Digital Transformation (DT) refers to the profound changes taking place in the economy and society as a result of the uptake and integration of digital technologies in every aspect of human life. These changes affect both the behaviour of individuals and organisations in society and the boundaries of individuals and organisations. In particular, the processes of datafication, through which human actions and social interactions are increasingly transformed into bits of information collected by commercial companies, is reconfiguring the relationships of knowledge and power between governments, civil society, and the commercial sector.
Within this context, DigiTranScope focuses on the governance of digitally transformed human societies.
The project has two main streams of work related to the following questions:
* Is there a European way to digital transformation? What should it look like?
* What are the new forms and scales of governance enabled by DT?
The project is organised through a series of expert meetings, case-studies, primary data collection and analysis, and experiments. Through the execution of the project and the interaction with the European Commission policy DGs, the project has identified data as the crucial ground on which the governance of digital transformation is played out. For example, the Commission’s Communication on Artificial Intelligence (AI) for Europe as well as numerous national AI strategies recognise that data, and increased data sovereignty, are crucial in defining a European approach to the development of AI. Therefore, one of the key challenges for Europe is to make better use of its own data (public, commercial, personal) to extract greater value for European society.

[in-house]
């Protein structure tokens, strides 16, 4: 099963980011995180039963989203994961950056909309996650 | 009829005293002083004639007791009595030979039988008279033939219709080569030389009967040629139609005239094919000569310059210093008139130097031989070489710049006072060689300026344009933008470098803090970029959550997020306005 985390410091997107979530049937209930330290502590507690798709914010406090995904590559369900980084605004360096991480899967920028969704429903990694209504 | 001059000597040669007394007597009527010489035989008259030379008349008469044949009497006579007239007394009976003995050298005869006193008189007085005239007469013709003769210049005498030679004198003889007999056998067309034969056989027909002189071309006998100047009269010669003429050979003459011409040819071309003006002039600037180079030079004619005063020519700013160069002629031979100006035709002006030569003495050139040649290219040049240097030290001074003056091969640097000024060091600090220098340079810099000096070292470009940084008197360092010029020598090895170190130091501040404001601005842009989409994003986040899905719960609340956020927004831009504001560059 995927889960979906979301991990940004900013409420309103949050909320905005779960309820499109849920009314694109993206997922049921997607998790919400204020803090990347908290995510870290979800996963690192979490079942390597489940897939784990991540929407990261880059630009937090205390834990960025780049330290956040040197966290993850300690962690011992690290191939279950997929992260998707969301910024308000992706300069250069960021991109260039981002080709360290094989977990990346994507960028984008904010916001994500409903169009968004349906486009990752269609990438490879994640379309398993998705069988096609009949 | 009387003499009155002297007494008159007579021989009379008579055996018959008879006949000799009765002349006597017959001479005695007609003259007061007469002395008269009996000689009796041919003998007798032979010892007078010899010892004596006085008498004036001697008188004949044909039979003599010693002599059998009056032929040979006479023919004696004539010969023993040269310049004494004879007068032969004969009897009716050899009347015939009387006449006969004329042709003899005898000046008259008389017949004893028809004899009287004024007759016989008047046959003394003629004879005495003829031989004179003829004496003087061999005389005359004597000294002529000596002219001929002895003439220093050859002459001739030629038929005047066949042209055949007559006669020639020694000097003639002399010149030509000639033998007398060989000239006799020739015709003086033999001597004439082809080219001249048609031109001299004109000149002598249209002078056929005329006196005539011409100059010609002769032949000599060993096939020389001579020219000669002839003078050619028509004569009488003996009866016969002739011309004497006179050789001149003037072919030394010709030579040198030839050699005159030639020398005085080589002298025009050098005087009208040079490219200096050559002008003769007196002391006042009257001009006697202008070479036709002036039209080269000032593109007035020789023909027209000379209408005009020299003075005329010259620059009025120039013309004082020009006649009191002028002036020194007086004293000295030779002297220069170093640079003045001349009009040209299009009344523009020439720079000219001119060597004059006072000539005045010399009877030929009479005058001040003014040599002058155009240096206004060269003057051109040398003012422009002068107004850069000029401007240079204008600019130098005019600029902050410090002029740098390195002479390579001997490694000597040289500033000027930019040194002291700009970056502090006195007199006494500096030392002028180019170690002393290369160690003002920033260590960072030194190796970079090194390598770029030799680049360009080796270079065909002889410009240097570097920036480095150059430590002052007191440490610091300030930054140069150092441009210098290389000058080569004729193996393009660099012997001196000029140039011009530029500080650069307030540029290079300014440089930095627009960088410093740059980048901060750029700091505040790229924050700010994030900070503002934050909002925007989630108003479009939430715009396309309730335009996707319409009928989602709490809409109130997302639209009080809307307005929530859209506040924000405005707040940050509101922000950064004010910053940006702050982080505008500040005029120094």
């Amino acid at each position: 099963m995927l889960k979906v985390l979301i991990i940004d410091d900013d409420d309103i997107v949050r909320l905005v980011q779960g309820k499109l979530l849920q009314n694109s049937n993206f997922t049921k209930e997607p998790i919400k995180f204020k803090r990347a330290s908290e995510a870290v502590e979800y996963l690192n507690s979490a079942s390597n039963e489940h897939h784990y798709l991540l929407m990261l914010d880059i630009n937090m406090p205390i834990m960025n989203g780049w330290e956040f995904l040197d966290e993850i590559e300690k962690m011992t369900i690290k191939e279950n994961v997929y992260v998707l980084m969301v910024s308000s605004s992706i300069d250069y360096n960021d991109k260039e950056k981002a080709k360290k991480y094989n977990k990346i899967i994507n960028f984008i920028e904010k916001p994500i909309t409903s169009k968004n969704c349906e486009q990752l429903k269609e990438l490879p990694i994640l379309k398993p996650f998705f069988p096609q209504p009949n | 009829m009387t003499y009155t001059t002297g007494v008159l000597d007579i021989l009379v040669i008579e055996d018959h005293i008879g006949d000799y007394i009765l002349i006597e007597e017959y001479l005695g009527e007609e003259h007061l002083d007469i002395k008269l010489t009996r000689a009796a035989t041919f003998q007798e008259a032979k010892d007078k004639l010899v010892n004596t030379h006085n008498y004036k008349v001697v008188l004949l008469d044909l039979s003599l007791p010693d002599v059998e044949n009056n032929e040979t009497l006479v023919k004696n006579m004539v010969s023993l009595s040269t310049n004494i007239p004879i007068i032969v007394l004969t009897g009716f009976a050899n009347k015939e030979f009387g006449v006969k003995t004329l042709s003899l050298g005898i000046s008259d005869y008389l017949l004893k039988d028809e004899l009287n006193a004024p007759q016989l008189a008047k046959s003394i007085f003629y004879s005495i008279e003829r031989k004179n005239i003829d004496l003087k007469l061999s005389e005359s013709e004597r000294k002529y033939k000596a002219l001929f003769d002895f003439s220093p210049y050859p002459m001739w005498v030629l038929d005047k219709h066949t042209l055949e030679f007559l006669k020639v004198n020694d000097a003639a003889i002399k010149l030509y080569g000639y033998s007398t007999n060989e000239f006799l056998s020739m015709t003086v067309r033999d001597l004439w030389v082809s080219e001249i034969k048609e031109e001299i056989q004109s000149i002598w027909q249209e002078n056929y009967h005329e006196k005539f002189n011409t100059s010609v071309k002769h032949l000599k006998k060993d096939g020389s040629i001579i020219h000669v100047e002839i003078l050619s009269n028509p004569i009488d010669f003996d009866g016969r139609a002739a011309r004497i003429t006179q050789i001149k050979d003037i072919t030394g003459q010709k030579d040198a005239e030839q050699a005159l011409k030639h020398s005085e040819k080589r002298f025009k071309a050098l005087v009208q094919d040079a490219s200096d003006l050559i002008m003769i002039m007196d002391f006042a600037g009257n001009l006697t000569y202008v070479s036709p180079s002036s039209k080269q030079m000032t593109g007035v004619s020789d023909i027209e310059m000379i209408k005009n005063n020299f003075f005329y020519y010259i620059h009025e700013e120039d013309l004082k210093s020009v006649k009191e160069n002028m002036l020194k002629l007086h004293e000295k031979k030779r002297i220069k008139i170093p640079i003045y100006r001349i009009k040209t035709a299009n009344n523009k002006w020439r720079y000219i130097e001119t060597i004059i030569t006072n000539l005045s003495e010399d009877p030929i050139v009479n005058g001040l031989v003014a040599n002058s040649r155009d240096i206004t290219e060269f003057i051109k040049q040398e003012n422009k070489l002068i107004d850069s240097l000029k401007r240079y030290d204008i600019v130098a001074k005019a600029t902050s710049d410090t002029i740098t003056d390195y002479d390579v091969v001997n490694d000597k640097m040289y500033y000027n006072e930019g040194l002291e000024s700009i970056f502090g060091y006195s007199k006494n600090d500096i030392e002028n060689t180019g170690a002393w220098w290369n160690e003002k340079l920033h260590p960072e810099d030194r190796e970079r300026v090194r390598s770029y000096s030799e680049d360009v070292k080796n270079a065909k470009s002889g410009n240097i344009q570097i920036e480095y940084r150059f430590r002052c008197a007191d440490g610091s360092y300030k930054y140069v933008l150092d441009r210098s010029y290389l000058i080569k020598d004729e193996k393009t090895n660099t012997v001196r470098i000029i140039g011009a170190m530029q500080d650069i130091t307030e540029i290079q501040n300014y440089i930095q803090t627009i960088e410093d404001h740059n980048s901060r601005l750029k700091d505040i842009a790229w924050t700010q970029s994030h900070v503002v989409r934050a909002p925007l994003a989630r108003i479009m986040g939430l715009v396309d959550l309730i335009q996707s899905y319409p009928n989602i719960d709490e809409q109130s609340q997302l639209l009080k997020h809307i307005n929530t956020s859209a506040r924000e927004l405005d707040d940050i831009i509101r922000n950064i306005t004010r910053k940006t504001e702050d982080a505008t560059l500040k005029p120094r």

DigiTranScope contributes to this policy agenda by studying different emerging data governance models to share data between the public sector, commercial sector, and civil society, as well as the different ways in which the value generated through the integration and analytics on this data is distributed among the stakeholders. Through this line of research we identified eight data governance models that we organised into four types: corporate governance, peer-governance, public-driven governance and co-governance and are exploring them further to see opportunities and limitations of each to support European policy.
DigiTranScope is also researching ways of leveraging some of the characteristics of Digital Transformation for new forms of policy design, implementation, and evaluation.
For example, the project is looking at how the availability of digital data and the possibility to create the virtual replica (Digital Twins) of neighbourhoods, cities, and entire countries allows new forms of policy targeting using similar methods, such as the profiling in commercial platforms for personalised marketing, but rather aimed at the public good i.e. addressing first the demand of those who need it most. The project is experimenting with this in Amsterdam in the context of targeting policies to support increased energy efficiency in households.
The opportunities offered by the Digital Twins and gaming environments (e.g. the whole of the Netherlands in Minecraft in the scale of 1:1) for new forms of participation and policy design are illustrated from an experiment done in June 2018 in the south of Amsterdam, where 500 children came together with the local administration, industry and academics to use this virtual model in Minecraft to help design their vision of the future for their neighbourhood. This experiment is now being replicated in Warsaw with the engagement of local schools.
A third line of work is the use of AI tools to extract knowledge from existing policy documents, e.g. by machine processing the entire body of knowledge of the Commission, i.e. all the legal texts, policy reports, and scientific articles to support impact assessments of policy initiatives.